Tag Archives: garden

Jacinthes des Bois

fr-airship(in English here)

Les jacinthes des bois, que les britanniques appellent Bluebells… Ces fleurs représentent la quintessence d’un printemps dans des bois anglais…

Broadchurch m’avait déjà inspiré un petit texte, cette série m’a aussi rappelé mon amour pour les jacinthes des bois.

Bois de Little Chittenden, geograph.org.uk

Lee Ashworth, un personnage de Broadchurch, demande : “Est-ce que les jacinthes des bois poussent en France ?”. En fait oui, mais il est vrai que je ne me rappelle pas en avoir vues depuis longtemps. Je ne sais même pas ce qu’elles sentent. La jacinthe ? Il faut que j’essaie quelques parfums à la “bluebell”. Il est aussi possible qu’enfant j’ai parfois confondu les jacinthes des bois et les campanules. D’ailleurs l’erreur est assez commune, puisque les sœurs Brontë elles-mêmes parlaient en fait des campanules dans leurs poèmes intitulés “The Bluebell”… Les campanules fleurissent en été, alors que les jacinthes des bois (Hyacinthoides non-scripta) fleurissent entre mi avril et mi mai.

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EN(In French here)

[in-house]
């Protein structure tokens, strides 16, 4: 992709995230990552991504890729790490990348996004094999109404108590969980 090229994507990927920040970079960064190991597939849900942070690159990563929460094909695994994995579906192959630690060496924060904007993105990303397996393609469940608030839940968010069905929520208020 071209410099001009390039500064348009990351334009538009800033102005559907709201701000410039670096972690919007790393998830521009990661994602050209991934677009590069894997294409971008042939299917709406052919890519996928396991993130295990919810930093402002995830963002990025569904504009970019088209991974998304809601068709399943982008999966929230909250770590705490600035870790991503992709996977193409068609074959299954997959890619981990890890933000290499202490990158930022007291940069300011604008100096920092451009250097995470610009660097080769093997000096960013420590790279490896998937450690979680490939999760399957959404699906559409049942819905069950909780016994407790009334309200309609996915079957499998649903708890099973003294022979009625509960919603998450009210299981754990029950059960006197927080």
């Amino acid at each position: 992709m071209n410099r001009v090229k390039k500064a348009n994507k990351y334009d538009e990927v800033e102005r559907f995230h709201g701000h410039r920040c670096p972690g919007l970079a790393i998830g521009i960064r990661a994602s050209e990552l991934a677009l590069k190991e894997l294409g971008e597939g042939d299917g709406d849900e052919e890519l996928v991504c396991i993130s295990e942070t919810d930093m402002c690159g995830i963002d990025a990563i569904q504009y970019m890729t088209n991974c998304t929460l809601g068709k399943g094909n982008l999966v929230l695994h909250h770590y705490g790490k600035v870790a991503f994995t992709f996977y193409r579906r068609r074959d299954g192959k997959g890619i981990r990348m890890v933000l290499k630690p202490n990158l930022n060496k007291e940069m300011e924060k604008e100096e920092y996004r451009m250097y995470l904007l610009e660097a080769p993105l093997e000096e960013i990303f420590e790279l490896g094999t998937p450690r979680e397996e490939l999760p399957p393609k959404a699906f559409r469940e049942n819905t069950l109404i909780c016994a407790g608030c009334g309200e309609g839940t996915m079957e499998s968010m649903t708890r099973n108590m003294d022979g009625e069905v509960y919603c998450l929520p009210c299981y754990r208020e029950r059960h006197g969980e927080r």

Bluebells… They’re the trademark of a British springtime in the woods…

Broadchurch has not only inspired me to write a short text, it has also reminded me of my love for bluebells.

Little Chittenden Wood, geograph.org.uk

As Broadchurch character Lee Ashworth asks, “Do bluebells even grow in France?“. They do, but I don’t remember having seen bluebells for a long time, and I don’t actually know what they smell like. Hyacinth, maybe? I need to try some bluebell perfumes. Now that I think about it, I might also have mistaken harebells for bluebells from time to time as a child. It’s a common mistake, even the Brontë sisters were really talking about harebells in their poems named “The Bluebell”… Harebells can be found in summer, whereas bluebells (Hyacinthoides non-scripta) bloom between mid April and mid May…

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Zen / Un-Zen

ENKyoto is bursting with gardens, some of them being Zen rock gardens. I was quite thrilled to go to Ryoan-ji (picture on the right), but unfortunately the meditation mood was dampened by giggling schoolchildren taking selfies in front of the garden and noisy tourists berating themselves: “Don’t look at your feet, look at the rocks!”

However, 40 minutes away from Ryoan-ji, the Daisen-In (drawing on the left) is everything a rock garden should be. Quite derserted, thus much less stressful, some explanations were provided to fully enjoy the garden and temple buildings. As pictures and drawings are not allowed during the visit, I drew the Ocean of Eternity on the plane. It is also a significant place for Japanese tea ceremony development. While visiting the Daitoku-ji, to which Daisen-In belongs, I strongly recommend eating Shojin Ryori at Izusen restaurant!

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